Navigation Links
Americans Still Making Unhealthy Choices: CDC

By Dennis Thompson
HealthDay Reporter

TUESDAY, May 21 (HealthDay News) -- The overall health of Americans isn't improving much, with about six in 10 people either overweight or obese and large numbers engaging in unhealthy behaviors like smoking, heavy drinking or not exercising, a new government report shows.

Released Tuesday by the U.S. Centers for Disease Control and Prevention, the report found Americans continuing to make many of the lifestyle choices that have led to soaring rates of heart disease, diabetes and other chronic illnesses, including the following:

  • About six of 10 adults drink, including an increase in those who reported episodic heavy drinking of five or more drinks in one day during the previous year.
  • Twenty percent of adults smoke, and less than one-half of smokers attempted to quit in the past year.
  • Only one in five adults met federal guidelines for both aerobic activity and muscle-strengthening exercise. One in three was completely inactive when it came to any leisure-time aerobic activity.

The one bright spot in the report came in the area of sleep behavior. About seven in 10 adults meet the federal objective for sufficient sleep.

The findings have been gleaned from nearly 77,000 random interviews conducted between 2008 and 2010.

The numbers reflect persistent trends, said report author Charlotte Schoenborn, a health statistician at the CDC's National Center for Health Statistics.

"Changes have not been enormous," Schoenborn said. "It's been a very, very slow process of changing awareness of personal choices for healthier ways of life. All of the health-related federal agencies, and a lot of nonfederal groups, are putting a lot of resources to make people aware of the effect they can have on their own health. This report is just designed to say where we are."

The findings did not surprise Rich Hamburg, deputy director of Trust for America's Health, a nonprofit public health organization.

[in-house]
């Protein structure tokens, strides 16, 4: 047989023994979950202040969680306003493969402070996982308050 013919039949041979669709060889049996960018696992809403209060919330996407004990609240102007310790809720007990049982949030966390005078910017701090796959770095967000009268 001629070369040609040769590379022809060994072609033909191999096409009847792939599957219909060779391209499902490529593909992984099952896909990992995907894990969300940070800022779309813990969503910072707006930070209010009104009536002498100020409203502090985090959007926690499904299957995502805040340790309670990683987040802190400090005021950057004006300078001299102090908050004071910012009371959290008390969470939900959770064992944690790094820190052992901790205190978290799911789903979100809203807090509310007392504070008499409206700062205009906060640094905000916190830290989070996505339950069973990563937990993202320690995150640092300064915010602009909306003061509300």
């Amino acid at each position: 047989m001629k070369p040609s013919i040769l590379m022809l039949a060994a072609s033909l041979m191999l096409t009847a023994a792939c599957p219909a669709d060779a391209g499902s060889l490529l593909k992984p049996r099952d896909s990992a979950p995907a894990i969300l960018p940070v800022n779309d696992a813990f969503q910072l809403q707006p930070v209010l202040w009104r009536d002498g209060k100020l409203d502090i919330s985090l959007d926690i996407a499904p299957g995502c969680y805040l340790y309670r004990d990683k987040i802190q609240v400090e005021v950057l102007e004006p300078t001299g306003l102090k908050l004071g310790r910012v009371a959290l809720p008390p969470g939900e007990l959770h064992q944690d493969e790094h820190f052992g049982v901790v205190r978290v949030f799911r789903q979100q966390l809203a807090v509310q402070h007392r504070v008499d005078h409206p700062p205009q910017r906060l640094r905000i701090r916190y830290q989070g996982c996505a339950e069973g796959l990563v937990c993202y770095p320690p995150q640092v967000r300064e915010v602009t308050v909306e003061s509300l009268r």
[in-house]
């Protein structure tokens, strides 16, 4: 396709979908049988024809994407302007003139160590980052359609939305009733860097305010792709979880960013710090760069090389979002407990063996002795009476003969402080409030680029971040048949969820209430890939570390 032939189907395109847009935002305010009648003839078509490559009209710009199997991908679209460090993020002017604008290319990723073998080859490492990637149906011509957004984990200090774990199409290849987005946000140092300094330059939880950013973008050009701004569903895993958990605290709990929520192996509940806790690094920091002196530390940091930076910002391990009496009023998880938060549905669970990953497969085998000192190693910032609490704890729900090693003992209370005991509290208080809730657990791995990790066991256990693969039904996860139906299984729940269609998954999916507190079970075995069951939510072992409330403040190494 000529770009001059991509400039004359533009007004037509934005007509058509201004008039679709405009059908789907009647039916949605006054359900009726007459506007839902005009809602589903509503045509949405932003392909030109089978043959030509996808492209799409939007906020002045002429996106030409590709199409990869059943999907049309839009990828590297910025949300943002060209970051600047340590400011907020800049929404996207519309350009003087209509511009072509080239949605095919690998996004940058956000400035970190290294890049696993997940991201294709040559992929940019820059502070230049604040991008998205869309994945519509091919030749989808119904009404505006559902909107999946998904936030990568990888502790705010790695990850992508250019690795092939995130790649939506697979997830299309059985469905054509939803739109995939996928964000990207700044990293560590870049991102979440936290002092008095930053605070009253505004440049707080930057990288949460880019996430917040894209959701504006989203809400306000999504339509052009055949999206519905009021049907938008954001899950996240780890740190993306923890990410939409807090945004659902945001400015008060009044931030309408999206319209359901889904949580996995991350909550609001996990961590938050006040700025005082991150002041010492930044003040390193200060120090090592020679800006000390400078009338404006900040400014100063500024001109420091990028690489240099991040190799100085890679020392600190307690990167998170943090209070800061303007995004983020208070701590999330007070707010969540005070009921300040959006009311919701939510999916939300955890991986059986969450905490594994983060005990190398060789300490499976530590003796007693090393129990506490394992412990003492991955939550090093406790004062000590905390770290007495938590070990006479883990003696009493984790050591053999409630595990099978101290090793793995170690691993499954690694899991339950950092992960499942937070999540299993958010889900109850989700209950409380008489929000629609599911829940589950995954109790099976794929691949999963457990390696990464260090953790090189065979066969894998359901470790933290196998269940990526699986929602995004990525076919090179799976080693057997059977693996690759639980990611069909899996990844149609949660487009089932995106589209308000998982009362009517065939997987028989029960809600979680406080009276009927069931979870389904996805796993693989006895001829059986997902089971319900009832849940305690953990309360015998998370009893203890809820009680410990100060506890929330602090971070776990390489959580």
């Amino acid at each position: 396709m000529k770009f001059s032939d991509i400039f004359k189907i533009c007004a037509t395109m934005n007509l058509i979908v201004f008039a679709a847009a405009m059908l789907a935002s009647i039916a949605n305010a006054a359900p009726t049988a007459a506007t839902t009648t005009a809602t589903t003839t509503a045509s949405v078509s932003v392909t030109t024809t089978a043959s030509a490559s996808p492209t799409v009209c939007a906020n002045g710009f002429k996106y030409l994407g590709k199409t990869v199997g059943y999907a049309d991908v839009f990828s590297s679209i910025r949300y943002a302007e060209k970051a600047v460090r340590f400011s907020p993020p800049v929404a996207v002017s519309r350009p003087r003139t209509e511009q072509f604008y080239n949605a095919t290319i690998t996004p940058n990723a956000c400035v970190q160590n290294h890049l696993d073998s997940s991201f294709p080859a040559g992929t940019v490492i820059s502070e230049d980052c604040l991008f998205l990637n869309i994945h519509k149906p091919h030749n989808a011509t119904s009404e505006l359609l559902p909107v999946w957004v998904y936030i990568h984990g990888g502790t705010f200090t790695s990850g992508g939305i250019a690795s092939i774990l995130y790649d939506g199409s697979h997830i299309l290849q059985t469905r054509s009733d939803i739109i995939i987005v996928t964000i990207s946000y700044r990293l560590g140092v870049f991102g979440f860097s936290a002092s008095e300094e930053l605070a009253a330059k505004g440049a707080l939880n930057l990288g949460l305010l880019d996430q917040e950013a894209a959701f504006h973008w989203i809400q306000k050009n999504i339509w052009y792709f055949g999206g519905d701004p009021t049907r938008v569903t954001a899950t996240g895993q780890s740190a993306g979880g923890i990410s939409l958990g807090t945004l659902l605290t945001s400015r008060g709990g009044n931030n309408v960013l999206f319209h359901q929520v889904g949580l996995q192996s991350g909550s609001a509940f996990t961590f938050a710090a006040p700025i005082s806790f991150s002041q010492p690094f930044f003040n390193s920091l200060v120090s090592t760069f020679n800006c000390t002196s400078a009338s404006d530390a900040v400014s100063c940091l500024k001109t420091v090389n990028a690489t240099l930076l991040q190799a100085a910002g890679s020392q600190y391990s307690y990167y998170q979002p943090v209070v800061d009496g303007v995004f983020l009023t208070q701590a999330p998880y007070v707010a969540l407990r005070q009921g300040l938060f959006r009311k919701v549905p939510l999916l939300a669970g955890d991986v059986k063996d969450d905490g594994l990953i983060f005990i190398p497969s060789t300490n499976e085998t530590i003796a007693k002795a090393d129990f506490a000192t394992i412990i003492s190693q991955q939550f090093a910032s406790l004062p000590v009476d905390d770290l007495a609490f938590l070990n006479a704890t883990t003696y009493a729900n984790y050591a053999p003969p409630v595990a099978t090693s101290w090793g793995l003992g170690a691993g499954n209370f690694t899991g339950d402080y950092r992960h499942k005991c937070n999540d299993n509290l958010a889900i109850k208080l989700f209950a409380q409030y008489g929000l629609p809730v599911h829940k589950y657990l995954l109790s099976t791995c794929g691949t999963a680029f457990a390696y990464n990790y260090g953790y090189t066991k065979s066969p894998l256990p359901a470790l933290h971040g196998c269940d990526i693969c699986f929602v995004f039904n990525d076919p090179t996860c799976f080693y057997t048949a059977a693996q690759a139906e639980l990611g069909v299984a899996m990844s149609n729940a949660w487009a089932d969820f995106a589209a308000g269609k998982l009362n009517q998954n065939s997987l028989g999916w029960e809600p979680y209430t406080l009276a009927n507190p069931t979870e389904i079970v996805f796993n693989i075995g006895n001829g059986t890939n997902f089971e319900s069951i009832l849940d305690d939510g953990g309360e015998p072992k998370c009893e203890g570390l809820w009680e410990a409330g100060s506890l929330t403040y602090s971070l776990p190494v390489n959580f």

"I think we're in a situation now where we're at a crossroads," Hamburg said. "We have two paths to go. We're hopeful that if we continue to invest in community-based prevention, if we promote healthy eating and active living, these rates will begin to decrease."

Public health organizations use this report to determine which groups of Americans are susceptible to unhealthy behaviors, study author Schoenborn said.

For example, while overall people are getting enough sleep, it turns out that doesn't hold true for people with marital problems, she said. About 38 percent of divorced, separated, or widowed adults have trouble getting enough sleep, compared with 27 percent of married folks.

While this is not the federal government's official report on obesity, its findings jibe with both public and private research into the epidemic, said Hamburg at Trust for America's Health.

At this point, only seven states have overweight and obesity rates that are under 60 percent, he said.

"We've seen for nearly three decades a rise in adult rates of overweight and obesity," Hamburg said. "We're hoping we are reaching a plateau, but we've hoped for that in the past."

Young adults provide the most hope for the future, it appears. For example, those aged 18 to 24 were the only age group to show a decline in smoking, from 23.5 percent to about 21 percent.

"Smoking has remained very stubborn at one in five adults. It's just a terrible addiction," Schoenborn said. "The one small little glimmer of hope I saw was in the 18- to 24-year-olds, where we saw some improvement. You hear so much about overweight and obesity and chronic diseases, and how much of our health lies in our hands, but nothing seems to be changing much."

For his part, Hamburg said that despite the lack of progress, it is vital to continue pressing the case that Americans have the power to improve their health through their personal choices. Without lifestyle changes, chronic disease will flourish and health care spending will skyrocket.